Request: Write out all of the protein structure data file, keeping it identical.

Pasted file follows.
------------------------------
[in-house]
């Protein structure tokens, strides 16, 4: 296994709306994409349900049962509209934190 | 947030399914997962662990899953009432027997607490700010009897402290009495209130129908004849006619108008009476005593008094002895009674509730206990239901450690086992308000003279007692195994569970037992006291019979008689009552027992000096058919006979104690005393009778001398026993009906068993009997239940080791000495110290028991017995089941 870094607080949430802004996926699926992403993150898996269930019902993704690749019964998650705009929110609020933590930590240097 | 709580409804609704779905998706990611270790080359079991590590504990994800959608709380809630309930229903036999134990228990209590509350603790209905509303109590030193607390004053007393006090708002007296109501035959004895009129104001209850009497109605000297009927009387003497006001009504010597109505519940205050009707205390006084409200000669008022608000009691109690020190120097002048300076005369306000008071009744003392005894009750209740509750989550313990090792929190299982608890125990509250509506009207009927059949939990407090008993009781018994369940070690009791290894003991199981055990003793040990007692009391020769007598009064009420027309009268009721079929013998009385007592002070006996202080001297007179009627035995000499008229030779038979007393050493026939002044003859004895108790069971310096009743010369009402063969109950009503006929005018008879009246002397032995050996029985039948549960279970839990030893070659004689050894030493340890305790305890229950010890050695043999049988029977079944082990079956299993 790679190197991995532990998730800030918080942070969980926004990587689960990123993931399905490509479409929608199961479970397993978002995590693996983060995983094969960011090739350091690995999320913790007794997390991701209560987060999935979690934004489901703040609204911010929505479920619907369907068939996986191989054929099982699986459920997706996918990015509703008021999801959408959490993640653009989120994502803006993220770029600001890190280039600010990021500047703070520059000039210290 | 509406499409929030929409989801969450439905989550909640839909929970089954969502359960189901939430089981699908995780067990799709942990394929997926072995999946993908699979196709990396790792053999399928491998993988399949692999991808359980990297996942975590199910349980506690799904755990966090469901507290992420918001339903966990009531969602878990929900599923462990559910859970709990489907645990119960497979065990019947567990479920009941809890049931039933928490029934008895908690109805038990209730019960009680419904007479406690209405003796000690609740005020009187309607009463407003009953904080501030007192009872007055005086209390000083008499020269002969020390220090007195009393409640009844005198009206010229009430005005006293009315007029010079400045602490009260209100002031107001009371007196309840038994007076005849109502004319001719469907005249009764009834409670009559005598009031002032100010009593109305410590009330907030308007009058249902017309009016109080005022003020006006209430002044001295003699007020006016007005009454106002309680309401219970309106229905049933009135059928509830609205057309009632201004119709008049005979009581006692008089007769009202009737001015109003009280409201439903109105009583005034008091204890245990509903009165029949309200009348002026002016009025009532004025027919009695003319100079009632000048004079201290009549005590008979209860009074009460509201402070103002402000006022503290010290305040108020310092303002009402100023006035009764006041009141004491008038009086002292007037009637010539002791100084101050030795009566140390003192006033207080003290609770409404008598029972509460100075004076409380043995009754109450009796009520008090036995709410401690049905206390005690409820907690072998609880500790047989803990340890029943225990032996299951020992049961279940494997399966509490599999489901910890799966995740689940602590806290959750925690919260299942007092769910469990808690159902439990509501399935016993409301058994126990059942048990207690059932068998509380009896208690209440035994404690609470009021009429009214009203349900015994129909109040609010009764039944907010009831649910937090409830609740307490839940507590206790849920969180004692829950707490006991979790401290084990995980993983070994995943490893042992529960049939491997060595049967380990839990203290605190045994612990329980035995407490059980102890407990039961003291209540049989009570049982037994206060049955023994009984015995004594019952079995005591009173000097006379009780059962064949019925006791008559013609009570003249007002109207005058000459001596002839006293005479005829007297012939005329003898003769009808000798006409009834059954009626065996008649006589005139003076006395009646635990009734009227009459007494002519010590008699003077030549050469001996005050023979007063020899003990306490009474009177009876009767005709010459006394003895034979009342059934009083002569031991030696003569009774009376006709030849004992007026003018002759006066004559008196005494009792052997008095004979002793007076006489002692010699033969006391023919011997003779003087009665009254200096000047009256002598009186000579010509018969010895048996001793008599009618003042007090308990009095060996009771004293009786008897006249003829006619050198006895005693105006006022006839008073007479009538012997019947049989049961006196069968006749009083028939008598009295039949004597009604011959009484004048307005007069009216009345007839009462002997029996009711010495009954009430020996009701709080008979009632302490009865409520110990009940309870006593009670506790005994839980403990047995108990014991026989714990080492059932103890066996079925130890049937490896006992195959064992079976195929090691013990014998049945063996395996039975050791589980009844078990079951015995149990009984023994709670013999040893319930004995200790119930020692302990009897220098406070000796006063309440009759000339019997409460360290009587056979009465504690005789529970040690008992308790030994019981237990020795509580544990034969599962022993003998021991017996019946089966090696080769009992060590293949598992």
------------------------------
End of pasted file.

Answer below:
[in-house]
């Protein structure tokens, strides 16, 4: 296994709306994409349900049962509209934190 | 947030399914997962662990899953009432027997607490700010009897402290009495209130129908004849006619108008009476005593008094002895009674509730206990239901450690086992308000003279007692195994569970037992006291019979008689009552027992000096058919006979104690005393009778001398026993009906068993009997239940080791000495110290028991017995089941 870094607080949430802004996926699926992403993150898996269930019902993704690749019964998650705009929110609020933590930590240097 | 709580409804609704779905998706990611270790080359079991590590504990994800959608709380809630309930229903036999134990228990209590509350603790209905509303109590030193607390004053007393006090708002007296109501035959004895009129104001209850009497109605000297009927009387003497006001009504010597109505519940205050009707205390006084409200000669008022608000009691109690020190120097002048300076005369306000008071009744003392005894009750209740509750989550313990090792929190299982608890125990509250509506009207009927059949939990407090008993009781018994369940070690009791290894003991199981055990003793040990007692009391020769007598009064009420027309009268009721079929013998009385007592002070006996202080001297007179009627035995000499008229030779038979007393050493026939002044003859004895108790069971310096009743010369009402063969109950009503006929005018008879009246002397032995050996029985039948549960279970839990030893070659004689050894030493340890305790305890229950010890050695043999049988029977079944082990079956299993 790679190197991995532990998730800030918080942070969980926004990587689960990123993931399905490509479409929608199961479970397993978002995590693996983060995983094969960011090739350091690995999320913790007794997390991701209560987060999935979690934004489901703040609204911010929505479920619907369907068939996986191989054929099982699986459920997706996918990015509703008021999801959408959490993640653009989120994502803006993220770029600001890190280039600010990021500047703070520059000039210290 | 509406499409929030929409989801969450439905989550909640839909929970089954969502359960189901939430089981699908995780067990799709942990394929997926072995999946993908699979196709990396790792053999399928491998993988399949692999991808359980990297996942975590199910349980506690799904755990966090469901507290992420918001339903966990009531969602878990929900599923462990559910859970709990489907645990119960497979065990019947567990479920009941809890049931039933928490029934008895908690109805038990209730019960009680419904007479406690209405003796000690609740005020009187309607009463407003009953904080501030007192009872007055005086209390000083008499020269002969020390220090007195009393409640009844005198009206010229009430005005006293009315007029010079400045602490009260209100002031107001009371007196309840038994007076005849109502004319001719469907005249009764009834409670009559005598009031002032100010009593109305410590009330907030308007009058249902017309009016109080005022003020006006209430002044001295003699007020006016007005009454106002309680309401219970309106229905049933009135059928509830609205057309009632201004119709008049005979009581006692008089007769009202009737001015109003009280409201439903109105009583005034008091204890245990509903009165029949309200009348002026002016009025009532004025027919009695003319100079009632000048004079201290009549005590008979209860009074009460509201402070103002402000006022503290010290305040108020310092303002009402100023006035009764006041009141004491008038009086002292007037009637010539002791100084101050030795009566140390003192006033207080003290609770409404008598029972509460100075004076409380043995009754109450009796009520008090036995709410401690049905206390005690409820907690072998609880500790047989803990340890029943225990032996299951020992049961279940494997399966509490599999489901910890799966995740689940602590806290959750925690919260299942007092769910469990808690159902439990509501399935016993409301058994126990059942048990207690059932068998509380009896208690209440035994404690609470009021009429009214009203349900015994129909109040609010009764039944907010009831649910937090409830609740307490839940507590206790849920969180004692829950707490006991979790401290084990995980993983070994995943490893042992529960049939491997060595049967380990839990203290605190045994612990329980035995407490059980102890407990039961003291209540049989009570049982037994206060049955023994009984015995004594019952079995005591009173000097006379009780059962064949019925006791008559013609009570003249007002109207005058000459001596002839006293005479005829007297012939005329003898003769009808000798006409009834059954009626065996008649006589005139003076006395009646635990009734009227009459007494002519010590008699003077030549050469001996005050023979007063020899003990306490009474009177009876009767005709010459006394003895034979009342059934009083002569031991030696003569009774009376006709030849004992007026003018002759006066004559008196005494009792052997008095004979002793007076006489002692010699033969006391023919011997003779003087009665009254200096000047009256002598009186000579010509018969010895048996001793008599009618003042007090308990009095060996009771004293009786008897006249003829006619050198006895005693105006006022006839008073007479009538012997019947049989049961006196069968006749009083028939008598009295039949004597009604011959009484004048307005007069009216009345007839009462002997029996009711010495009954009430020996009701709080008979009632302490009865409520110990009940309870006593009670506790005994839980403990047995108990014991026989714990080492059932103890066996079925130890049937490896006992195959064992079976195929090691013990014998049945063996395996039975050791589980009844078990079951015995149990009984023994709670013999040893319930004995200790119930020692302990009897220098406070000796006063309440009759000339019997409460360290009587056979009465504690005789529970040690008992308790030994019981237990020795509580544990034969599962022993003998021991017996019946089966090696080769009992060590293949598992």